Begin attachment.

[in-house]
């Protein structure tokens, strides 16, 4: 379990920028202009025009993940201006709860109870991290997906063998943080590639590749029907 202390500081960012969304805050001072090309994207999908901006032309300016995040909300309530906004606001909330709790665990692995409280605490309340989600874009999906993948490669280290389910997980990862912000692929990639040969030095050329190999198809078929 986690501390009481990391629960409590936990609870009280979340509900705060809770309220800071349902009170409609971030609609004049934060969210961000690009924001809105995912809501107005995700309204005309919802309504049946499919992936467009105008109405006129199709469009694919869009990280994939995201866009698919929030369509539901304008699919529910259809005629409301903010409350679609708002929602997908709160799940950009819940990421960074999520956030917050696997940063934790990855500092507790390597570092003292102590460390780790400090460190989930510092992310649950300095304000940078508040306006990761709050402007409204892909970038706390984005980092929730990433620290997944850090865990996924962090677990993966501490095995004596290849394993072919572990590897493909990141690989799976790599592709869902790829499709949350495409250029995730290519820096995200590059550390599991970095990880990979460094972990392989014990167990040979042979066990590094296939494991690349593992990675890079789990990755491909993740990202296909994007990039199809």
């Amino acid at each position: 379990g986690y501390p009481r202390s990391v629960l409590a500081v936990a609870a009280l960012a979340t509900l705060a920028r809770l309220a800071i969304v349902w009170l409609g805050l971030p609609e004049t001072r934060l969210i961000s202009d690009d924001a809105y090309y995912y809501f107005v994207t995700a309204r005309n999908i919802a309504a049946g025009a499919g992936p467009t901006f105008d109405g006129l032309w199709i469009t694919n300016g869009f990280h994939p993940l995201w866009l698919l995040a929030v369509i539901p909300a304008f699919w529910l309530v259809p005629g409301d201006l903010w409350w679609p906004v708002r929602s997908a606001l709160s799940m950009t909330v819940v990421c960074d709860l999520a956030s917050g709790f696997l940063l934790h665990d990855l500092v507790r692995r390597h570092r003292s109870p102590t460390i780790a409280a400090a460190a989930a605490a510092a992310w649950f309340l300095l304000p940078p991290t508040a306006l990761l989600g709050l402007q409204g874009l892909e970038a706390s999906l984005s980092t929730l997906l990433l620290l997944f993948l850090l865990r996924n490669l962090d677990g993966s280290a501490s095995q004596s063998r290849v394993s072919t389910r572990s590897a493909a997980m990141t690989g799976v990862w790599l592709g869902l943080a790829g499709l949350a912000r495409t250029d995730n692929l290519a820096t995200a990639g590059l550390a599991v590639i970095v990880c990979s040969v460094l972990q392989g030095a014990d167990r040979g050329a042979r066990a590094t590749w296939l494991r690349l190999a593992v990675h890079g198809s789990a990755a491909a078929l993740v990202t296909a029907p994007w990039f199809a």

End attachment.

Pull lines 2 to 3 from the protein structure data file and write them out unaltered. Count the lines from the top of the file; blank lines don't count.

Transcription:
């Protein structure tokens, strides 16, 4: 379990920028202009025009993940201006709860109870991290997906063998943080590639590749029907 202390500081960012969304805050001072090309994207999908901006032309300016995040909300309530906004606001909330709790665990692995409280605490309340989600874009999906993948490669280290389910997980990862912000692929990639040969030095050329190999198809078929 986690501390009481990391629960409590936990609870009280979340509900705060809770309220800071349902009170409609971030609609004049934060969210961000690009924001809105995912809501107005995700309204005309919802309504049946499919992936467009105008109405006129199709469009694919869009990280994939995201866009698919929030369509539901304008699919529910259809005629409301903010409350679609708002929602997908709160799940950009819940990421960074999520956030917050696997940063934790990855500092507790390597570092003292102590460390780790400090460190989930510092992310649950300095304000940078508040306006990761709050402007409204892909970038706390984005980092929730990433620290997944850090865990996924962090677990993966501490095995004596290849394993072919572990590897493909990141690989799976790599592709869902790829499709949350495409250029995730290519820096995200590059550390599991970095990880990979460094972990392989014990167990040979042979066990590094296939494991690349593992990675890079789990990755491909993740990202296909994007990039199809």
């Amino acid at each position: 379990g986690y501390p009481r202390s990391v629960l409590a500081v936990a609870a009280l960012a979340t509900l705060a920028r809770l309220a800071i969304v349902w009170l409609g805050l971030p609609e004049t001072r934060l969210i961000s202009d690009d924001a809105y090309y995912y809501f107005v994207t995700a309204r005309n999908i919802a309504a049946g025009a499919g992936p467009t901006f105008d109405g006129l032309w199709i469009t694919n300016g869009f990280h994939p993940l995201w866009l698919l995040a929030v369509i539901p909300a304008f699919w529910l309530v259809p005629g409301d201006l903010w409350w679609p906004v708002r929602s997908a606001l709160s799940m950009t909330v819940v990421c960074d709860l999520a956030s917050g709790f696997l940063l934790h665990d990855l500092v507790r692995r390597h570092r003292s109870p102590t460390i780790a409280a400090a460190a989930a605490a510092a992310w649950f309340l300095l304000p940078p991290t508040a306006l990761l989600g709050l402007q409204g874009l892909e970038a706390s999906l984005s980092t929730l997906l990433l620290l997944f993948l850090l865990r996924n490669l962090d677990g993966s280290a501490s095995q004596s063998r290849v394993s072919t389910r572990s590897a493909a997980m990141t690989g799976v990862w790599l592709g869902l943080a790829g499709l949350a912000r495409t250029d995730n692929l290519a820096t995200a990639g590059l550390a599991v590639i970095v990880c990979s040969v460094l972990q392989g030095a014990d167990r040979g050329a042979r066990a590094t590749w296939l494991r690349l190999a593992v990675h890079g198809s789990a990755a491909a078929l993740v990202t296909a029907p994007w990039f199809a």